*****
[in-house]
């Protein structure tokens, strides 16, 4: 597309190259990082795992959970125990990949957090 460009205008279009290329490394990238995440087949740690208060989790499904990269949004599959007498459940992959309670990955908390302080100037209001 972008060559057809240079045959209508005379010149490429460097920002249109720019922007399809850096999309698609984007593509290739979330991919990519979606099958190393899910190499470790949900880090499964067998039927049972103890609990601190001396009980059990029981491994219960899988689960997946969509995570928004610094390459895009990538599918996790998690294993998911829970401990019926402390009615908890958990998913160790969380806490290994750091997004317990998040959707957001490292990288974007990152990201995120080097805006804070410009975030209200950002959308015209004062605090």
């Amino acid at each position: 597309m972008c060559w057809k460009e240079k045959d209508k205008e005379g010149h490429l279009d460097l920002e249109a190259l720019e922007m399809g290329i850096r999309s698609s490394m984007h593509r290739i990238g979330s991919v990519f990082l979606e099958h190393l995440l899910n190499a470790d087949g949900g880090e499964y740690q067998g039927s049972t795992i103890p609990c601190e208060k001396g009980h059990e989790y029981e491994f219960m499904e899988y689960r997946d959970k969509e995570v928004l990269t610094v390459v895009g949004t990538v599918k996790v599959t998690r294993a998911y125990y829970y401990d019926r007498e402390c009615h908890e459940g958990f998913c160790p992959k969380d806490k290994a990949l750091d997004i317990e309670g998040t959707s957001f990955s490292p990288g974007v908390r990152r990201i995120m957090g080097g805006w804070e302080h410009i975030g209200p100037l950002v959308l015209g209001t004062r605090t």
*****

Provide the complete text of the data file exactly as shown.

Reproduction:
[in-house]
């Protein structure tokens, strides 16, 4: 597309190259990082795992959970125990990949957090 460009205008279009290329490394990238995440087949740690208060989790499904990269949004599959007498459940992959309670990955908390302080100037209001 972008060559057809240079045959209508005379010149490429460097920002249109720019922007399809850096999309698609984007593509290739979330991919990519979606099958190393899910190499470790949900880090499964067998039927049972103890609990601190001396009980059990029981491994219960899988689960997946969509995570928004610094390459895009990538599918996790998690294993998911829970401990019926402390009615908890958990998913160790969380806490290994750091997004317990998040959707957001490292990288974007990152990201995120080097805006804070410009975030209200950002959308015209004062605090």
């Amino acid at each position: 597309m972008c060559w057809k460009e240079k045959d209508k205008e005379g010149h490429l279009d460097l920002e249109a190259l720019e922007m399809g290329i850096r999309s698609s490394m984007h593509r290739i990238g979330s991919v990519f990082l979606e099958h190393l995440l899910n190499a470790d087949g949900g880090e499964y740690q067998g039927s049972t795992i103890p609990c601190e208060k001396g009980h059990e989790y029981e491994f219960m499904e899988y689960r997946d959970k969509e995570v928004l990269t610094v390459v895009g949004t990538v599918k996790v599959t998690r294993a998911y125990y829970y401990d019926r007498e402390c009615h908890e459940g958990f998913c160790p992959k969380d806490k290994a990949l750091d997004i317990e309670g998040t959707s957001f990955s490292p990288g974007v908390r990152r990201i995120m957090g080097g805006w804070e302080h410009i975030g209200p100037l950002v959308l015209g209001t004062r605090t």